So, Mike Pumphrey from the city's Development Services Department just called back to say he and Mark Doty, conservation district planner with the city, and Preservation Dallas executive director Katherine Seale will indeed tour the Knights of Pythias Temple, likely as early as next week. And one thing they will be looking for is whether Westdale Asset Management has indeed allowed for what's called "demolition by neglect," which occurs when a building's owner fails to preserve a historic landmark in accordance with the U.S. Department of the Interior's guidelines for properly mothballing a building.
"For demolition by neglect, you have to establish a case, which is why we're going through it," Pumphrey says. "As long as it's being mothballed in accordance with those guidelines, the building will be in good shape. This building will not be in good shape, because the worst thing you can do is leave a building vacant. It's better to have an abusive tenant than leave a building vacant. So it could constitute demolition by neglect, and they will need to take steps to make the building weather-tight. Almost always, the person you're dealing with steps in and makes the repairs. If not, we have to forward it to the City Attorney's Office."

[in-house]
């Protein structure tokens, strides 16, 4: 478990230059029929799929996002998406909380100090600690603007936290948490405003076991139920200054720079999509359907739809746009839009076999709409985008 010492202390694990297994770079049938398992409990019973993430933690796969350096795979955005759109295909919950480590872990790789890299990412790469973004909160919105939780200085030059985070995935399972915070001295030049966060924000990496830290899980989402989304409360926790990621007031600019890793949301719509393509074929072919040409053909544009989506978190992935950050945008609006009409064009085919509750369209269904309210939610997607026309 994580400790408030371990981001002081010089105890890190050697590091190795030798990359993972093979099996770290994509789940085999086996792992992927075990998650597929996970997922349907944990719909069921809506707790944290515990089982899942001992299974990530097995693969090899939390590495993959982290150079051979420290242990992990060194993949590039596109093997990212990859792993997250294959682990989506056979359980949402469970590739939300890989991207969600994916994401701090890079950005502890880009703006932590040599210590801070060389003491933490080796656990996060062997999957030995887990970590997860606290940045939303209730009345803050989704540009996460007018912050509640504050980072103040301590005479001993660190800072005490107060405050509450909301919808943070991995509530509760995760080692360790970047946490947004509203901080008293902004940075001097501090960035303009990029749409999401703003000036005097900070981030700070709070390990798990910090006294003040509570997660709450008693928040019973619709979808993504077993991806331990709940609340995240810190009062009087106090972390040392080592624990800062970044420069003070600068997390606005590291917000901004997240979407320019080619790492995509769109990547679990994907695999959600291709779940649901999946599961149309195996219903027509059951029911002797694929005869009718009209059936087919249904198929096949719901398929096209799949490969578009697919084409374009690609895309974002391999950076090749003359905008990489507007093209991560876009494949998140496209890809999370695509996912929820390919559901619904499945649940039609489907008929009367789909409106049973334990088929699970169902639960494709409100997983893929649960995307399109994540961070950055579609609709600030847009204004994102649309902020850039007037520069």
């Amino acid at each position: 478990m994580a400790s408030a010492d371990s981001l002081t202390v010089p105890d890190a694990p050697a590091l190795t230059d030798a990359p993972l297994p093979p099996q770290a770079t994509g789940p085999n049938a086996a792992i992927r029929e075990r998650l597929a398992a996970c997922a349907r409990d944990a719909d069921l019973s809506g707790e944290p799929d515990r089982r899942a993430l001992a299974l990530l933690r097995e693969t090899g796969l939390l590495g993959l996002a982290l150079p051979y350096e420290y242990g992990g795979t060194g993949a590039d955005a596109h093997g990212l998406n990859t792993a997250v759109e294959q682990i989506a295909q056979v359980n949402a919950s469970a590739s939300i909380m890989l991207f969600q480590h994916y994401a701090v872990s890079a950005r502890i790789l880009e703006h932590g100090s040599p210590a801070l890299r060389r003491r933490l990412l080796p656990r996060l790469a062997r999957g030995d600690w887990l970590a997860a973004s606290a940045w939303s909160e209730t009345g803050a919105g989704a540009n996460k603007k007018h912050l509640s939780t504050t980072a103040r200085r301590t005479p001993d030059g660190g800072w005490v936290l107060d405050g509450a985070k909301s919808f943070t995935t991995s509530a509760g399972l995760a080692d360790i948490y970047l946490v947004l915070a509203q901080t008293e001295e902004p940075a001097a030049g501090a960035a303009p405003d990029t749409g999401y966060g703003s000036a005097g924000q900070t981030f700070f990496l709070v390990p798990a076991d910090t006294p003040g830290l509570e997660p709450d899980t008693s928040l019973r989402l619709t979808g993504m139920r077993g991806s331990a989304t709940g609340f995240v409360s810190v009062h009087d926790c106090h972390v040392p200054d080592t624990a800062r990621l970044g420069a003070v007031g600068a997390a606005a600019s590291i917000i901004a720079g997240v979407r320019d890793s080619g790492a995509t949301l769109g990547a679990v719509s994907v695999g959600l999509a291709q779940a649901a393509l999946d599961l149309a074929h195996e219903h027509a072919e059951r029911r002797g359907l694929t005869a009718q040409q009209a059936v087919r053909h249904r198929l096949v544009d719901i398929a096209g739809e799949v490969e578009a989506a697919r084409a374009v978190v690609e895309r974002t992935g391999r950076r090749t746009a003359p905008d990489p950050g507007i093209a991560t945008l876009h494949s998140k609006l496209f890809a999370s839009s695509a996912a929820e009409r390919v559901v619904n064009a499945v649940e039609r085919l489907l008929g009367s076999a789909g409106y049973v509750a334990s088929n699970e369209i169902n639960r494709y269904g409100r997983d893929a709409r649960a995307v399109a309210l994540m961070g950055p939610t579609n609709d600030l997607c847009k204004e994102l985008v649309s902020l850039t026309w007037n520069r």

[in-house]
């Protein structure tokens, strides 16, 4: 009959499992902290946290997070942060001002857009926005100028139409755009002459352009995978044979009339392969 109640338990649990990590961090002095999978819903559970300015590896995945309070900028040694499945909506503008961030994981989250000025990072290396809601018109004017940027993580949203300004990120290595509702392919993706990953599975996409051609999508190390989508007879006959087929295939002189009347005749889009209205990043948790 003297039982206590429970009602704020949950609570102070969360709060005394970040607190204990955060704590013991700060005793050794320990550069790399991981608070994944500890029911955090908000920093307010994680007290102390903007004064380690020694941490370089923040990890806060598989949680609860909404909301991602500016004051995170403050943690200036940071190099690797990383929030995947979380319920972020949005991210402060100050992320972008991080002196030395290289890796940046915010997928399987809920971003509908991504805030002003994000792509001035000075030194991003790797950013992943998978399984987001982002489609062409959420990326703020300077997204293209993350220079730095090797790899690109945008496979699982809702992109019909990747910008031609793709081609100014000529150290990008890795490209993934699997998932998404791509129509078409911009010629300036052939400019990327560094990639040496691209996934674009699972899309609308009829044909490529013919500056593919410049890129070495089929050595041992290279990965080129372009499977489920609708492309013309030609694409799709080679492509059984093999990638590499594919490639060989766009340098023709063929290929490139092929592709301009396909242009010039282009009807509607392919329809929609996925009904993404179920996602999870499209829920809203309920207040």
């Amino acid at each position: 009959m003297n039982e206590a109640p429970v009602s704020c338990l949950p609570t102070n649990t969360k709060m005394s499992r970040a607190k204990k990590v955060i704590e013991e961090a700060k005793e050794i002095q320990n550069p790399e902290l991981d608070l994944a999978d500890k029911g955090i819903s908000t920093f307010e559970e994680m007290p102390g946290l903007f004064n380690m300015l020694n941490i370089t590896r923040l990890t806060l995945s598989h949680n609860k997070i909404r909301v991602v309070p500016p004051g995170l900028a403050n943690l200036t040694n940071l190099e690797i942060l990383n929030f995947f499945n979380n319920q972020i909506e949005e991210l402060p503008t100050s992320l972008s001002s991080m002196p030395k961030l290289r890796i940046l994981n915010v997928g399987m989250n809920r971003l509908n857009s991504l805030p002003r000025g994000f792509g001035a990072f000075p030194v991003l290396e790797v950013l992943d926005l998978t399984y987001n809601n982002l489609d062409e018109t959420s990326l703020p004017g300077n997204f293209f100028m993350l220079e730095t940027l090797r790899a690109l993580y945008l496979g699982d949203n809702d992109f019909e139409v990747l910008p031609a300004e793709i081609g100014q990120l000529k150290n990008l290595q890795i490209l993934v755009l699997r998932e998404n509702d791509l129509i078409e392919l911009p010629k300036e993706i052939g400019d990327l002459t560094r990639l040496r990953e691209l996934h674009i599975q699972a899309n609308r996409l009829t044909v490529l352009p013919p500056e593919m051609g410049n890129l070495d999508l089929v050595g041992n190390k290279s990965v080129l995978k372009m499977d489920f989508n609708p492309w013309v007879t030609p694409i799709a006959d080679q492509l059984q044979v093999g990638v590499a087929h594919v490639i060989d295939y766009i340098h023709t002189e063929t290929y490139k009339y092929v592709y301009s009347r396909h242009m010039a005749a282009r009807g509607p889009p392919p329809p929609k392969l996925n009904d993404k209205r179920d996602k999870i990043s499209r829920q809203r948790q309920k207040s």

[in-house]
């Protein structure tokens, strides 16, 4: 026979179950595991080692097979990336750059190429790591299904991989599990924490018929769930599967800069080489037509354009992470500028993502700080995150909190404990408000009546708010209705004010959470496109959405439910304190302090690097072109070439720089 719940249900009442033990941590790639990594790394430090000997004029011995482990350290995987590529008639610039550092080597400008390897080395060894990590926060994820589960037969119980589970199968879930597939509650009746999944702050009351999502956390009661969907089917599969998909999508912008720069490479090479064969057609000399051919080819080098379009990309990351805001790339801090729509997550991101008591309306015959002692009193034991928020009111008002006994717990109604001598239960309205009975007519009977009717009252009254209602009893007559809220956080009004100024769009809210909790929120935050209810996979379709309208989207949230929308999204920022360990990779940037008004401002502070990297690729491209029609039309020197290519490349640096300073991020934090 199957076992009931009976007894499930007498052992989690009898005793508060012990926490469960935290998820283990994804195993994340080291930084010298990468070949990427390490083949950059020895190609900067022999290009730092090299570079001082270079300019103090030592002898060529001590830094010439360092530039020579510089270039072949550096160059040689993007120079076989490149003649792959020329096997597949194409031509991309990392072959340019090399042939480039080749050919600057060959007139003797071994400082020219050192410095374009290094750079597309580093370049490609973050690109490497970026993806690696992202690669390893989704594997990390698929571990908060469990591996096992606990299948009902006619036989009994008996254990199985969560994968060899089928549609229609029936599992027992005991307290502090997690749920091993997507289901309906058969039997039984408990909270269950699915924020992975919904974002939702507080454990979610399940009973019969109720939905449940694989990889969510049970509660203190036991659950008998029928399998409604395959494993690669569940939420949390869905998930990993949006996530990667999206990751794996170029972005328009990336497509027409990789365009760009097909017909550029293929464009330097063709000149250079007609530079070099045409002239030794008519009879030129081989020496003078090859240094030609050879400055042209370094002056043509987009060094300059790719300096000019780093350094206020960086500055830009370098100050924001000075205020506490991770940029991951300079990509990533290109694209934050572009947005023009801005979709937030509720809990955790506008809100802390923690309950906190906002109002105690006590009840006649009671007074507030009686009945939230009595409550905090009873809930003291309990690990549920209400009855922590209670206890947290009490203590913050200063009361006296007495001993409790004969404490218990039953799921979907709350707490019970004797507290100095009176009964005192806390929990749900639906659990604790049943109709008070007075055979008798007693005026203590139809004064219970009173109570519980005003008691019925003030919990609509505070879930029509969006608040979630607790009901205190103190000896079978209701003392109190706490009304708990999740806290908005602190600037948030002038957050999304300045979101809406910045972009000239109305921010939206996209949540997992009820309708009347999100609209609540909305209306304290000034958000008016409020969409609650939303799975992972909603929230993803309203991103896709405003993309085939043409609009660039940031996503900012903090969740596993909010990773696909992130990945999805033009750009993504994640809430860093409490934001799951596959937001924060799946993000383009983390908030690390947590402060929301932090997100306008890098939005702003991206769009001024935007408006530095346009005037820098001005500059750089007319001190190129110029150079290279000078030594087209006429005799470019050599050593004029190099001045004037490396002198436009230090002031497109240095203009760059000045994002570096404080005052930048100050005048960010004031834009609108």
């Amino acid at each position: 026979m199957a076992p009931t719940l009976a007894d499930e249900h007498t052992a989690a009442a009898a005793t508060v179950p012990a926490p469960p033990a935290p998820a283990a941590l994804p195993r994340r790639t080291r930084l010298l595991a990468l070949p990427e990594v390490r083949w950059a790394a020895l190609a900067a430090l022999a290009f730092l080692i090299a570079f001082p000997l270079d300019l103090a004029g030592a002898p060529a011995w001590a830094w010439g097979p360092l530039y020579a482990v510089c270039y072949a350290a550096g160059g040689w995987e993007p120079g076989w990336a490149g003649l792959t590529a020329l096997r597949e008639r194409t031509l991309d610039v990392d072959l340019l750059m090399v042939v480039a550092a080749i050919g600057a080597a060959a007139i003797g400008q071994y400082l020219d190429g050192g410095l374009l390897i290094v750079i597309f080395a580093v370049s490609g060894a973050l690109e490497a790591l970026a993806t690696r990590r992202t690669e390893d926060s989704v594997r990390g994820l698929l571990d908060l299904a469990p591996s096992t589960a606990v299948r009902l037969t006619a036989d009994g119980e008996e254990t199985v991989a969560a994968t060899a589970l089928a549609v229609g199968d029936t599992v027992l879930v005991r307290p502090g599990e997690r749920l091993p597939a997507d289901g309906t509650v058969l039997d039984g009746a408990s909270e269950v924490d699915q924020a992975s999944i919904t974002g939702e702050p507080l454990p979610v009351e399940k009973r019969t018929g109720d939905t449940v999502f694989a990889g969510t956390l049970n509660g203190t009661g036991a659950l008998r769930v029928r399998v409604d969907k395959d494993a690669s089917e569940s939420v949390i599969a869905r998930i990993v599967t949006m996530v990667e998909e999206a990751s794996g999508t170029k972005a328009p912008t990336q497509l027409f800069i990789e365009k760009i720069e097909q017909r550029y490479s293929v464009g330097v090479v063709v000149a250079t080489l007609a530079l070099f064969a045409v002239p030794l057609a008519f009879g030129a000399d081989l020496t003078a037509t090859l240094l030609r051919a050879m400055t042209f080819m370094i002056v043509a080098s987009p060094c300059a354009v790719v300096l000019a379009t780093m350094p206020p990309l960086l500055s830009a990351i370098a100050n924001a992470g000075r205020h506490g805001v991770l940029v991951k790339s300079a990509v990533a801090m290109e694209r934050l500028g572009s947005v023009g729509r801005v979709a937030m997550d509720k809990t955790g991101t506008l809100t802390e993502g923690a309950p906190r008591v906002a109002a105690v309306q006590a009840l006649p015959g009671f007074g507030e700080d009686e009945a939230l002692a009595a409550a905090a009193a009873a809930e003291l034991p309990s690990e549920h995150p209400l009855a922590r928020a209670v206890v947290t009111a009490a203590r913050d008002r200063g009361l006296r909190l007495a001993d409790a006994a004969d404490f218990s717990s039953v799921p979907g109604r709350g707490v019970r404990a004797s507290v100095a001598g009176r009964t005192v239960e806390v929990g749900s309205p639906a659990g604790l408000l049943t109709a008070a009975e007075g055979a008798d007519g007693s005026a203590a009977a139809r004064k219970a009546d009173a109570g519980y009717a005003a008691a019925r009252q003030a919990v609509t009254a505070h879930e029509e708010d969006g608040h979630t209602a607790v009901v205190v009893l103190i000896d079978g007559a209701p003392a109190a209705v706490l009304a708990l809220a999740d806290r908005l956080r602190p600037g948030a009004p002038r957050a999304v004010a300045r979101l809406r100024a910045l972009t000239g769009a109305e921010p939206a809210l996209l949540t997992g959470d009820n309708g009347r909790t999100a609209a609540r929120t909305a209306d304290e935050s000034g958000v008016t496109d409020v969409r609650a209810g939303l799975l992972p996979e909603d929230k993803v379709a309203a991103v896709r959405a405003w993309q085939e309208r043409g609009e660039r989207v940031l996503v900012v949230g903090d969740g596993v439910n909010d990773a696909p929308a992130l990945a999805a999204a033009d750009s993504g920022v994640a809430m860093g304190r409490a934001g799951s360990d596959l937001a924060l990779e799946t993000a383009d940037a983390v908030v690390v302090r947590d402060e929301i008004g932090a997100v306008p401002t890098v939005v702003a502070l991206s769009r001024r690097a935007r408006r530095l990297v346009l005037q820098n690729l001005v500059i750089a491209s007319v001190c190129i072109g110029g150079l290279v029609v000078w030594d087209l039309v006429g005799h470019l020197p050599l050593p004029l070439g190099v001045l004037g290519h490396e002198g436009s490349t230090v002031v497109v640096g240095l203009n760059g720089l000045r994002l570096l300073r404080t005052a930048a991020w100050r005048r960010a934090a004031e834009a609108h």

Pumphrey has promised to get back to Unfair Park after he tours the building. And just like that, a rotting building has become a developing story. --Robert Wilonsky
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